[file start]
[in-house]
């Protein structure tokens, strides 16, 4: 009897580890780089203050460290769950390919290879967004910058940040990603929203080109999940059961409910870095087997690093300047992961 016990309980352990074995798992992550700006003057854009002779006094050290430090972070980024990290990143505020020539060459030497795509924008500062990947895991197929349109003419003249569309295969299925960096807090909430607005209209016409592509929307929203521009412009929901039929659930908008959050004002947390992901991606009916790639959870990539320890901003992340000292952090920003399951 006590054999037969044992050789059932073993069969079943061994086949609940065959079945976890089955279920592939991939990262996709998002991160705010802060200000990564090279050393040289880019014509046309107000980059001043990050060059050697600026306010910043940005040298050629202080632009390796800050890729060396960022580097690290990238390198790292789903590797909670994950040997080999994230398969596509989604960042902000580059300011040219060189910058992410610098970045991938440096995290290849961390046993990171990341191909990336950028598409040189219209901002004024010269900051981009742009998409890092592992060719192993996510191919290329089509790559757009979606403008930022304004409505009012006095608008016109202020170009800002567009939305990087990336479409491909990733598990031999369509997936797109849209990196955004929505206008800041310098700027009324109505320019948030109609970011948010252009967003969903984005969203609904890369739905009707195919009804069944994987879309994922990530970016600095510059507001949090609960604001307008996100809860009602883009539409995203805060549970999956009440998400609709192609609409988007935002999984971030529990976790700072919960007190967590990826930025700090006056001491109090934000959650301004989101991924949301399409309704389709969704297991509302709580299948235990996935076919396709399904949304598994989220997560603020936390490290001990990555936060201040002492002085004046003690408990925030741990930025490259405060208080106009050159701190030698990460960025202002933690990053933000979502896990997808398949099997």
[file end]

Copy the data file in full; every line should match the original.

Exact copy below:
[in-house]
């Protein structure tokens, strides 16, 4: 009897580890780089203050460290769950390919290879967004910058940040990603929203080109999940059961409910870095087997690093300047992961 016990309980352990074995798992992550700006003057854009002779006094050290430090972070980024990290990143505020020539060459030497795509924008500062990947895991197929349109003419003249569309295969299925960096807090909430607005209209016409592509929307929203521009412009929901039929659930908008959050004002947390992901991606009916790639959870990539320890901003992340000292952090920003399951 006590054999037969044992050789059932073993069969079943061994086949609940065959079945976890089955279920592939991939990262996709998002991160705010802060200000990564090279050393040289880019014509046309107000980059001043990050060059050697600026306010910043940005040298050629202080632009390796800050890729060396960022580097690290990238390198790292789903590797909670994950040997080999994230398969596509989604960042902000580059300011040219060189910058992410610098970045991938440096995290290849961390046993990171990341191909990336950028598409040189219209901002004024010269900051981009742009998409890092592992060719192993996510191919290329089509790559757009979606403008930022304004409505009012006095608008016109202020170009800002567009939305990087990336479409491909990733598990031999369509997936797109849209990196955004929505206008800041310098700027009324109505320019948030109609970011948010252009967003969903984005969203609904890369739905009707195919009804069944994987879309994922990530970016600095510059507001949090609960604001307008996100809860009602883009539409995203805060549970999956009440998400609709192609609409988007935002999984971030529990976790700072919960007190967590990826930025700090006056001491109090934000959650301004989101991924949301399409309704389709969704297991509302709580299948235990996935076919396709399904949304598994989220997560603020936390490290001990990555936060201040002492002085004046003690408990925030741990930025490259405060208080106009050159701190030698990460960025202002933690990053933000979502896990997808398949099997």